Who is Mrs. March?
George March’s latest novel is a smash. No one could be prouder than his dutiful wife, Mrs. March, who revels in his accolades. A careful creature of routine and decorum, she lives a precariously controlled existence on the Upper East Side until one morning, when the shopkeeper of her favorite patisserie suggests that her husband’s latest protagonist—a detestable character named Johanna—is based on Mrs. March herself. Clutching her ostrich leather pocketbook and mint-colored gloves, she flees the shop. What could have merited this humiliation?
That one casual remark robs Mrs. March of the belief that she knew everything about her husband—and herself—thus sending her on an increasingly paranoid journey that begins within the pages of a book. While snooping in George’s office, Mrs. March finds a newspaper clipping about a missing woman. Did George have anything to do with her disappearance? He’s been going on a lot of “hunting trips” up north with his editor lately, leaving Mrs. March all alone at night with her tormented thoughts, and the cockroaches that have suddenly started to appear, and strange breathing noises…As she begins to decode her husband’s secrets, her deafening anxiety and fierce determination threaten everyone in her wake—including her stoic housekeeper, Martha, and her unobtrusive son, Jonathan, whom she loves so profoundly, when she remembers to love him at all.Combining a Hitchcockian sensibility with wickedly dark humor, Virginia Feito, a brilliantly talented and, at times, mischievous newcomer, offers a razor-sharp exploration of the fragility of identity. A mesmerizing novel of psychological suspense and casebook insecurity turned full-blown neurosis, Mrs. March will have you second-guessing your own seemingly familiar reflection in the mirror.
In a horror-laced psychological drama, the wife of a bestselling New York novelist learns his latest protagonist is modeled on her…Abandoning her purchases, [Mrs. March] bolts from the store, never to return, and immediately confronts an advertisement featuring a woman smiling knowingly under the words ’SHE HAD NO IDEA.’ Even the billboards know! This is just one of innumerable creepy details that speed Mrs. March’s descent into a spiraling vortex of psychosis…Feito is Spanish and lives in Madrid, but somehow she is the love child of Patricia Highsmith and Shirley Jackson. On her way to the screen played by Elisabeth Moss, Mrs. March is absolutely right—everyone is talking about her.—Kirkus Reviews, starred review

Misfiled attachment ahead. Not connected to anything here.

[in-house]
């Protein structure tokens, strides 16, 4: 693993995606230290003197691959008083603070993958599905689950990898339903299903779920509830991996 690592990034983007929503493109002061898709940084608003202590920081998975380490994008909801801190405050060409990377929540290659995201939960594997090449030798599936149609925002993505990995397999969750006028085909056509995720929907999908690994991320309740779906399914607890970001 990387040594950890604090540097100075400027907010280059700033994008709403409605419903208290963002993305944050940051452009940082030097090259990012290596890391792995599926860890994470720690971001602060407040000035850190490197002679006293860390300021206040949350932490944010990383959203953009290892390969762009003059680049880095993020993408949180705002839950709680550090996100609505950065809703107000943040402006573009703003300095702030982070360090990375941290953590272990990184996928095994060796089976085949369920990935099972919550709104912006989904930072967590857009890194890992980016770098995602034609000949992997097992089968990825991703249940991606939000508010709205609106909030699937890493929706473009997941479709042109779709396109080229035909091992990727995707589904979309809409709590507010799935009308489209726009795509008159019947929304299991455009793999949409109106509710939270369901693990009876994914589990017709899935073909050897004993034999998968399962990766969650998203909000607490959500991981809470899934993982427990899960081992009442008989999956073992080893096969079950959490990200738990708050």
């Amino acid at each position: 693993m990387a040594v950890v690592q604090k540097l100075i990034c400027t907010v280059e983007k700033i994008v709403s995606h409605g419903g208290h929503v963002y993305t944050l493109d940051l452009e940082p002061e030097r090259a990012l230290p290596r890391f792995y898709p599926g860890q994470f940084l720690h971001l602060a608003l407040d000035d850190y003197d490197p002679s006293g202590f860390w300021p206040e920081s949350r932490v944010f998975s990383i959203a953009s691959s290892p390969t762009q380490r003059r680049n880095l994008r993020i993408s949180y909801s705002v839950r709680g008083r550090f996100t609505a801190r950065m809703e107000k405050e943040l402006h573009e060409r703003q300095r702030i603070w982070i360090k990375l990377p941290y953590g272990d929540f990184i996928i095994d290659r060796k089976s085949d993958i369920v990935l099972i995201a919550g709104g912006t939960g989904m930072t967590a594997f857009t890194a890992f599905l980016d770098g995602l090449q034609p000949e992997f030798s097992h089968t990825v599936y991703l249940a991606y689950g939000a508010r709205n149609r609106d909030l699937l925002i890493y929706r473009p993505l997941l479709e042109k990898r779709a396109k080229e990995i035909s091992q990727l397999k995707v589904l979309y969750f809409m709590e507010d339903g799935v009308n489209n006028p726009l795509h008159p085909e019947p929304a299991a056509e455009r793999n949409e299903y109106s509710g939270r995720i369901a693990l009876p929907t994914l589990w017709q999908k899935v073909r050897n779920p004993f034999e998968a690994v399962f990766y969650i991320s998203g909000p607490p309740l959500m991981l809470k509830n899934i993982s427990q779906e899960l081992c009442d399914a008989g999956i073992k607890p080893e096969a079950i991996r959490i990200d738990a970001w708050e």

Feito locks the reader up inside the fracturing psyche of a woman of privilege…through excruciatingly precise renderings of grotesque delusions…Feito masterfully orchestrates the bewildering horrors of Mrs. March’s breakdown…Feito’s bravura gothic thriller brilliantly exposes monstrous consequences of covert neglect and cruelty.—Donna Seaman, Booklist
[An] elegantly written, unflinchingly observed debut.—Publishers Weekly
Mrs. March’s flights of fantasy…progress to psychotic episodes and flashbacks to her stoic upbringing; even readers will begin to question what is real and what is imagined.—Edward Goldberg, Library Journal
Mrs. March is just the Madame Bovary-meets-Patricia Highsmith feminist psychoanalytic comedy-of-manners thriller that I didn’t know I so desperately needed. I almost destroyed my life by staying up so late reading. I am lucky my house is still standing. —Elif Batuman, author of The Idiot
Like Mrs. March herself, I spent most of Virginia Feito’s trippy novel wondering, What the devil is going on? When she figured it out, I was haunted for days.—Helen Ellis, author of American Housewife
This crisp, delicious portrait of a woman coming apart is a brutal, darkly funny, sharp blade of a book. I loved it.—Amber Sparks, author of And I Do Not Forgive You